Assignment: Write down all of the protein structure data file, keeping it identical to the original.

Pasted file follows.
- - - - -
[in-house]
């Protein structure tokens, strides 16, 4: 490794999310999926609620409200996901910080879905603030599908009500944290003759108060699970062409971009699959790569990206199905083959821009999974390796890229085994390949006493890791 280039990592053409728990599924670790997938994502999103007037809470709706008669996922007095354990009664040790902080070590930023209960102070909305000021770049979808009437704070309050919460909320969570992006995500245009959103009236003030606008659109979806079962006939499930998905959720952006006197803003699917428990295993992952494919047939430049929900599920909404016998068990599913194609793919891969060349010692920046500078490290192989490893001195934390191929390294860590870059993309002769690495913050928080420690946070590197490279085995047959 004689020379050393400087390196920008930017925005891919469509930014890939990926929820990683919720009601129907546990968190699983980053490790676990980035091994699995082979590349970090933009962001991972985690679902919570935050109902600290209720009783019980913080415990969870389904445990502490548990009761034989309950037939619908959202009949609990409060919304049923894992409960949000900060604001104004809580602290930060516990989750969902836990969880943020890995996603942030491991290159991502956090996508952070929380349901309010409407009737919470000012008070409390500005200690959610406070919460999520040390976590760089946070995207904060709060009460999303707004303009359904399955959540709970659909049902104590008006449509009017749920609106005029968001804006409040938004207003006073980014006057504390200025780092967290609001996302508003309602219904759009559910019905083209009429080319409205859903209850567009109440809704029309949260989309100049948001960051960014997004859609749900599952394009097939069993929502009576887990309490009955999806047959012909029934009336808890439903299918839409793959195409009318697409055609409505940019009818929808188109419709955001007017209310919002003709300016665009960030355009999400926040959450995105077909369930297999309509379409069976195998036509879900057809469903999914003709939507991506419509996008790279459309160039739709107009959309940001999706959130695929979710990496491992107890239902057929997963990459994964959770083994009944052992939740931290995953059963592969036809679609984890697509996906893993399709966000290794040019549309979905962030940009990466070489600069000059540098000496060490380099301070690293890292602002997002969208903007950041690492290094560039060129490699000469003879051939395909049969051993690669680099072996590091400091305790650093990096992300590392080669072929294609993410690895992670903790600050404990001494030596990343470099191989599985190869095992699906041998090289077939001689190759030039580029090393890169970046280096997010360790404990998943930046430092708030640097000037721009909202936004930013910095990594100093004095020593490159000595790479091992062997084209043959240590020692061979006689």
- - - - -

[in-house]
């Protein structure tokens, strides 16, 4: 490794999310999926609620409200996901910080879905603030599908009500944290003759108060699970062409971009699959790569990206199905083959821009999974390796890229085994390949006493890791 280039990592053409728990599924670790997938994502999103007037809470709706008669996922007095354990009664040790902080070590930023209960102070909305000021770049979808009437704070309050919460909320969570992006995500245009959103009236003030606008659109979806079962006939499930998905959720952006006197803003699917428990295993992952494919047939430049929900599920909404016998068990599913194609793919891969060349010692920046500078490290192989490893001195934390191929390294860590870059993309002769690495913050928080420690946070590197490279085995047959 004689020379050393400087390196920008930017925005891919469509930014890939990926929820990683919720009601129907546990968190699983980053490790676990980035091994699995082979590349970090933009962001991972985690679902919570935050109902600290209720009783019980913080415990969870389904445990502490548990009761034989309950037939619908959202009949609990409060919304049923894992409960949000900060604001104004809580602290930060516990989750969902836990969880943020890995996603942030491991290159991502956090996508952070929380349901309010409407009737919470000012008070409390500005200690959610406070919460999520040390976590760089946070995207904060709060009460999303707004303009359904399955959540709970659909049902104590008006449509009017749920609106005029968001804006409040938004207003006073980014006057504390200025780092967290609001996302508003309602219904759009559910019905083209009429080319409205859903209850567009109440809704029309949260989309100049948001960051960014997004859609749900599952394009097939069993929502009576887990309490009955999806047959012909029934009336808890439903299918839409793959195409009318697409055609409505940019009818929808188109419709955001007017209310919002003709300016665009960030355009999400926040959450995105077909369930297999309509379409069976195998036509879900057809469903999914003709939507991506419509996008790279459309160039739709107009959309940001999706959130695929979710990496491992107890239902057929997963990459994964959770083994009944052992939740931290995953059963592969036809679609984890697509996906893993399709966000290794040019549309979905962030940009990466070489600069000059540098000496060490380099301070690293890292602002997002969208903007950041690492290094560039060129490699000469003879051939395909049969051993690669680099072996590091400091305790650093990096992300590392080669072929294609993410690895992670903790600050404990001494030596990343470099191989599985190869095992699906041998090289077939001689190759030039580029090393890169970046280096997010360790404990998943930046430092708030640097000037721009909202936004930013910095990594100093004095020593490159000595790479091992062997084209043959240590020692061979006689």